White blood cells (WBCs) comprise many different cell types, including neutrophils, lymphocytes, monocytes, eosinophils, and basophils. Neutrophils, lymphocytes, and monocytes account for ~99% of WBCs, and accordingly, in the video I propose optimal ranges for these cell types in terms of health and longevity.
Meta-analysis for the association between HDL with all-cause mortality risk has identified HDL levels 55 – 60 mg/dL range as optimal. However, that data includes subjects up to 85y-in the video, I present data for 85y – 115yr olds that additionally suggests HDL in the 55 – 60 mg/dL range […]
My latest blood test results are in-how’s my biological age? In the video I discuss my dietary approach prior to my latest blood test, the blood test results, and my plan to improve them with diet going forward.
Sleep changes during aging may impact Alzheimer’s disease risk, and with the goal of minimizing that risk, can sleep, in particular, levels of deep sleep, be optimized?
On my latest blood test (August 2015), my total cholesterol was 127 mg/dL-is that value optimal for health and longevity? Based on data for 1,104,294 men younger than 60y (median age, 40y) that were followed for up to 14 years (Fulks et al. 2009), my 127 mg/dL value (1 – 2.4%) […]
My latest blood test results are in-how’s my biological age? In the video I discuss my dietary approach prior to my latest blood test, the blood test results, and my plan to improve them going forward.
Blood urea nitrogen (BUN) is one of the 19 variables found on the biological age calculator, aging.ai. It measures the amount of nitrogen, as contained in urea (i.e., blood urea nitrogen, BUN) in your blood. The reference range for BUN is 5 – 20 mg/dL, but within that range, what’s […]
Consistent exercise training would seem like the obvious choice to reduce resting heart rate (RHR) and to increase heart rate variability (HRV). Are there other factors that can impact these variables? Body weight and daily calorie intake may affect RHR and HRV, and in the video I present 700+ days […]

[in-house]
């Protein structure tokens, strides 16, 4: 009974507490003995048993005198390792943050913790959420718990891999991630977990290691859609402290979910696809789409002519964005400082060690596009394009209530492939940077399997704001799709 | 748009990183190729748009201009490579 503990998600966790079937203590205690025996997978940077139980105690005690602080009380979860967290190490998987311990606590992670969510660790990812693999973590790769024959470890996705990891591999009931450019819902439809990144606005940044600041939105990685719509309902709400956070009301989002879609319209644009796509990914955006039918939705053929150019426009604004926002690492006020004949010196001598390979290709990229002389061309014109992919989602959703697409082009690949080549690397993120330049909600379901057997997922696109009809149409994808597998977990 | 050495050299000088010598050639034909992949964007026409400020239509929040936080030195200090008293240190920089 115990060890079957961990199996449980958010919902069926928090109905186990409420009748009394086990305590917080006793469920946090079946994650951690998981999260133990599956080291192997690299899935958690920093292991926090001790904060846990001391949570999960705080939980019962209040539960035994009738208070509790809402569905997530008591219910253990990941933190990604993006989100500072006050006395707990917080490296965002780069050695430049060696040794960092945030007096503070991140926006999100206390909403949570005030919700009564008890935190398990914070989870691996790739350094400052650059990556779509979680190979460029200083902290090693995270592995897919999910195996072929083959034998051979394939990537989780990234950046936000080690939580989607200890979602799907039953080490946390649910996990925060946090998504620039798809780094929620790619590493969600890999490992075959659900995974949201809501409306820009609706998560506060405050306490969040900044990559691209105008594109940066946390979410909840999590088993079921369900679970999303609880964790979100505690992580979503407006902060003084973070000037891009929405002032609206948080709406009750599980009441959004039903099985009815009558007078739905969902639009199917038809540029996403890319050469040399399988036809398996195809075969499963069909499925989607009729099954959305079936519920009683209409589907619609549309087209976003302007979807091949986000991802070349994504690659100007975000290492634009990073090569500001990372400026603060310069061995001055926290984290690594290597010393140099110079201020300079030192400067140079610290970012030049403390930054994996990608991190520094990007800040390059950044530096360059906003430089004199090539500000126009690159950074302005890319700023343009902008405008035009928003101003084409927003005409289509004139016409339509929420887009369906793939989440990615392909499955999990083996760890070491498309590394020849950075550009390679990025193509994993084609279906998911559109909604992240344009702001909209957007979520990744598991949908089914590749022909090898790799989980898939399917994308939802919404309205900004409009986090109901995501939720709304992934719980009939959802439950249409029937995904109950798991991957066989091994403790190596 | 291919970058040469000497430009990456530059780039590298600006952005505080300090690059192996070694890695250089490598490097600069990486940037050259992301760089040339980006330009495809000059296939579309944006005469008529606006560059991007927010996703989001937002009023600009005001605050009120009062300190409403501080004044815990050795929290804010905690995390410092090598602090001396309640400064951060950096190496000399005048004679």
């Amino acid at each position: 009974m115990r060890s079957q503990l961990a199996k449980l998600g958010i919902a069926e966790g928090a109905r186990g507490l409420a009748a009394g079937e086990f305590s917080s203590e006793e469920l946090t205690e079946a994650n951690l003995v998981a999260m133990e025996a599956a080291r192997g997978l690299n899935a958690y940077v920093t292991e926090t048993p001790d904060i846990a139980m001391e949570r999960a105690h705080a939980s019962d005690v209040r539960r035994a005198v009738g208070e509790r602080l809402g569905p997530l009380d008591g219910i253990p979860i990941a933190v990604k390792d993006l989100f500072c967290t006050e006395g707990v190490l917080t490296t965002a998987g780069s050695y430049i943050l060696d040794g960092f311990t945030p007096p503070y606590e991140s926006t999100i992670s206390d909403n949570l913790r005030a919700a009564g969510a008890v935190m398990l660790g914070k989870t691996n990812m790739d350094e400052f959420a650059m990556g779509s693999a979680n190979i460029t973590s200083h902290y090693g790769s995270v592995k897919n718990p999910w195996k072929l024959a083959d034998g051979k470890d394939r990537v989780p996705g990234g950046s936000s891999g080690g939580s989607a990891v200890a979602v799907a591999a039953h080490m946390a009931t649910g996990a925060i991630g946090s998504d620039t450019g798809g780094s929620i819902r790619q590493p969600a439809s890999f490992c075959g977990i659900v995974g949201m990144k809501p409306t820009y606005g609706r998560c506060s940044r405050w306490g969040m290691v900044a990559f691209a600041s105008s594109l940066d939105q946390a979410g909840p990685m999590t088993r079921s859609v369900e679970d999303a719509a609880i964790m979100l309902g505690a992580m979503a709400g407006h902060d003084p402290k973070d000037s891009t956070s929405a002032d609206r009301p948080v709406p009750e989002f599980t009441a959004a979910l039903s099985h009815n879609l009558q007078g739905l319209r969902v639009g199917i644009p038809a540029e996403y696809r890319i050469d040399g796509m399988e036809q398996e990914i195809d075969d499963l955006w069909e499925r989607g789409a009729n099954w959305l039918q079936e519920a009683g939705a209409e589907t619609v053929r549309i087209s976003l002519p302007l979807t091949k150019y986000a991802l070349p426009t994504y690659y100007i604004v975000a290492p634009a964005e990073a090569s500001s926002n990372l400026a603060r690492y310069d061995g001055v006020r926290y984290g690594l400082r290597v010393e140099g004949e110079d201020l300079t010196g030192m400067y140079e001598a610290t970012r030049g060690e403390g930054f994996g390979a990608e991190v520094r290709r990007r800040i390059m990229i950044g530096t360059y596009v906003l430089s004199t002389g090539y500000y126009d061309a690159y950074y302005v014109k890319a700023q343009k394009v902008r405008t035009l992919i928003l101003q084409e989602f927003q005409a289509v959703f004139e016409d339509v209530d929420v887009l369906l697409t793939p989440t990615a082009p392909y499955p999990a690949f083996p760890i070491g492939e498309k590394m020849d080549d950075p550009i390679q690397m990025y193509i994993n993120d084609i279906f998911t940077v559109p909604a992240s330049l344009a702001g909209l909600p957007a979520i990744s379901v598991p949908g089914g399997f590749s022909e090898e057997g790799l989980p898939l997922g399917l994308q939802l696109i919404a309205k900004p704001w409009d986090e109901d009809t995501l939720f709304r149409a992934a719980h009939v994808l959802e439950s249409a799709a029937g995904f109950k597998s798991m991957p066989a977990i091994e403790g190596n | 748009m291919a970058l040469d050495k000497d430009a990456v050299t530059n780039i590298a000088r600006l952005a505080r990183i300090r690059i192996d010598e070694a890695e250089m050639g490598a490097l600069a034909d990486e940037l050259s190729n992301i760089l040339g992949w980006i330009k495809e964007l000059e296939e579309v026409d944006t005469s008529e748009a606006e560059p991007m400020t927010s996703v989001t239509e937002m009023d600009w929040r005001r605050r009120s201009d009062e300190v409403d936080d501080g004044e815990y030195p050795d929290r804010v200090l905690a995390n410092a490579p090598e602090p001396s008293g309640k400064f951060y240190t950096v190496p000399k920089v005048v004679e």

In an earlier video, I presented data for total cholesterol (TC) levels in blood in terms of changes during aging and all-cause mortality risk. I’ve measured TC 25 times in the past 5 years, and in this video, I present that data, and my approach to optimize it. https://www.youtube.com/watch?v=PBv_hXwUqHM&feature=emb_logo
An adequate daily intake of Vitamin K1 is 120 and 90 micrograms/day for males and females, respectively, but are those amounts optimal for health? In this video, I present evidence that consuming more than 1000 micrograms of Vitamin K1/day may be optimal.
In this video, I discuss data for 6 blood test measurements since 2018 that show a Phenotypic (Biological) Age that is ~14 years than my current age (47y). https://youtu.be/85t8vmIgR6s
What are the blood biomarkers of a centenarian, and is there room for improvement? Find out in the video below! https://www.youtube.com/watch?v=XhCUuxhxmpg
Here’s a video clip about my latest Biological Age measurement!
Most often overlooked on a standard blood test are the mean corpuscular volume (MCW) and Red Blood Cell Distribution Width (RDW). How do they change during aging, and what’s associated with all-cause mortality risk? Also, with the goal of optimizing MCV and RDW, how does my diet correlate with these […]
In this relatively short clip, I talk about how serum levels of creatinine change during aging, what levels are associated with risk of death for all causes, and I show my own data for 15+ years! https://www.youtube.com/watch?v=PK6oBMMasFU
Interestingly, we recorded this as I was recovering from a respiratory infection. Was it SARS-CoV-2, or influenza? I’ll know later this week! https://www.bisu.bio/biohacking-to-100-longevity-lessons-from-15-years-of-self-tracking-ft-michael-lustgarten-phd/